Covid, Churches, and "Standing"
Last Wednesday, May 27, the Spokesman published an article entitled, "Restrictions loosened on religious services in Spokane, other Phase 2 counties," in which the Phase 2 guidelines for such gatherings were laid out:
"The numbers in the limitations [no more than 50 people or 25% the buildings' capacity, whichever is smaller] do not include the staff from the religious organization, who should wear personal protective equipment when appropriate. The facilities should be cleaned and sanitized frequently.
Participants must follow social distancing rules, so no physical contact between participants and no communal sharing of food or beverages is allowed. They must wear face masks, even when singing, and no choirs can perform."
(Note that most or all of these guidelines have been pointedly ignored by Pastor Ken Peters' of the Covenant Church for the last four Sundays.)
In view of our improving understanding of the spread of Covid-19, these Phase 2 guidelines are entirely reasonable. Pushback against these guidelines seems at best ill-informed, at worst. profoundly stupid.
Jim Camden, author of the Spokesman article, quotes comments from a number of faith leaders, all of who expressed support for the guidelines and judged the guidelines reasonable and prudent. Then Mr. Camden adds:
But Mark Miloscia, executive director of the Family Policy Institute, called the limitations disappointing after churches have been closed for more than two months.
“Tribal casinos, big box stores, even pot shops have less regulations,” Miloscia, a former state legislator, said during a video on Facebook. “We still have the First Amendment.”
First off, people sing, hug, shake hands, and gather in clusters in churches, not in casinos, big box stores, or pot shops. Mr. Miloscia's comparison is thoroughly off-base. And what gives this man and this "Institute" standing to be quoted as representative of the faith community? Why isn't his opinion relegated to the Letters to the Editor page?--monetary backing, a divisive political agenda, and the internet.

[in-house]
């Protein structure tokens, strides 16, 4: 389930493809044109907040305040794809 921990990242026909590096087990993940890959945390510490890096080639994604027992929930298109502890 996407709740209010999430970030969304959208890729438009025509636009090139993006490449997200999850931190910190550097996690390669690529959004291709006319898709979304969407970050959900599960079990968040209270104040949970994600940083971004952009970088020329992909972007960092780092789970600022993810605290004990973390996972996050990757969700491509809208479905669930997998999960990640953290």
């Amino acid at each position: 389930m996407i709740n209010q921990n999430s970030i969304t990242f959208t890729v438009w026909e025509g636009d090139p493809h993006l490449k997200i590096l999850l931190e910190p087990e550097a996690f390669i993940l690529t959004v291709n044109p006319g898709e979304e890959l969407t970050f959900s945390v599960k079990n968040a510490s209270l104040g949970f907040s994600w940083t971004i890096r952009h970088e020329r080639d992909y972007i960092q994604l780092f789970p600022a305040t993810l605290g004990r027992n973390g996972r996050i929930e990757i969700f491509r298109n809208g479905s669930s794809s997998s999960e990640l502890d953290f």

The Institute has a professional looking website, The Family Policy Institute of Washington. (But professional-looking websites may be had for a few hundred dollars investment.) The Institute’s featured “Team” consists of just two people. Mike Miloscia is the “Executive Director” (over a staff of one?). His bio details experience as a state legislator, politician, and lobbyist, not as a faith leader. Among five of the group's "Issues" on the website are "religious freedom, parental rights, and marriage," all hot-button topics routinely exploited for political gain.
To merit quotation as an authority one might reasonably expect the commenter to be supported by prominent institutions and people of the community for which the commenter claims to speak. The Family Policy Institute's listed endorsements consist of written statements by 22 people with a smattering of titles, one “Rep.,” one “Dr.,” and three pastors. Of the pastors two are associated with west side Assembly of God congregations and one with the West Seattle "Calvary Chapel" (based on web searches of their names).
The website gives no indication of the Family Policy Institute’s funding sources and no explicit endorsements by any religious institutions (apart from personal endorsements by the three fundamentalist pastors noted above). The money comes from an unspecified source. The Family Policy Institute is also a "lobbyist employer" listed with the WA State Public Disclosure Commission as "Family Policy Action," at the same address in Lynnwood WA as the institute itself.
Mr. Camden responded to an email inquiry about his inclusion of comments by Mark Miloscia, writing, "The Family Policy Institute is a very active organization that lobbies for certain issues that would generally be described as conservative Christian: they are opposed to abortion, same-sex marriage and assisted suicide and recently have been vocal in their opposition to the comprehensive sex education legislation. They have some strong supporters among the evangelical Christian communities...His comments were part of the story as a way of offering different voices of reaction to the new rules."
I understand Mr. Camden's wanting to offer different voices, but the leap from the opinions of faith leaders who are actually responsible for the details of opening houses of worship in phase 2 to the opinion of a political operative responsible only to unspecified funding sources is a jarring shift. That Mr. Miloscia does not speak for all Evangelical faith leaders is already evident in Spokane from the contrasting comments and actions of Pastor Ken Peters of Covenant Christian and the Reverends Wittwer of the Life Center here in Spokane on the re-opening of in-person services
As we try to re-open during the Covid-19 pandemic (and at other times as well) it is important to sort out who is given standing to rile us against one another. The Family Policy Institute of Washington ought not be allowed a voice without better scrutiny of whom--and whose money--it represents. Setting up with a name and a fancy website seems to be the Family Policy Institute's prime claim to legitimacy. The broader religious community does not subscribe to Mr. Milosocia's political belligerence. He should send in a letter to the editor, not be offered standing as an authority on how the Evangelical Community feels about Phase 2 regulations.
Keep to the high ground,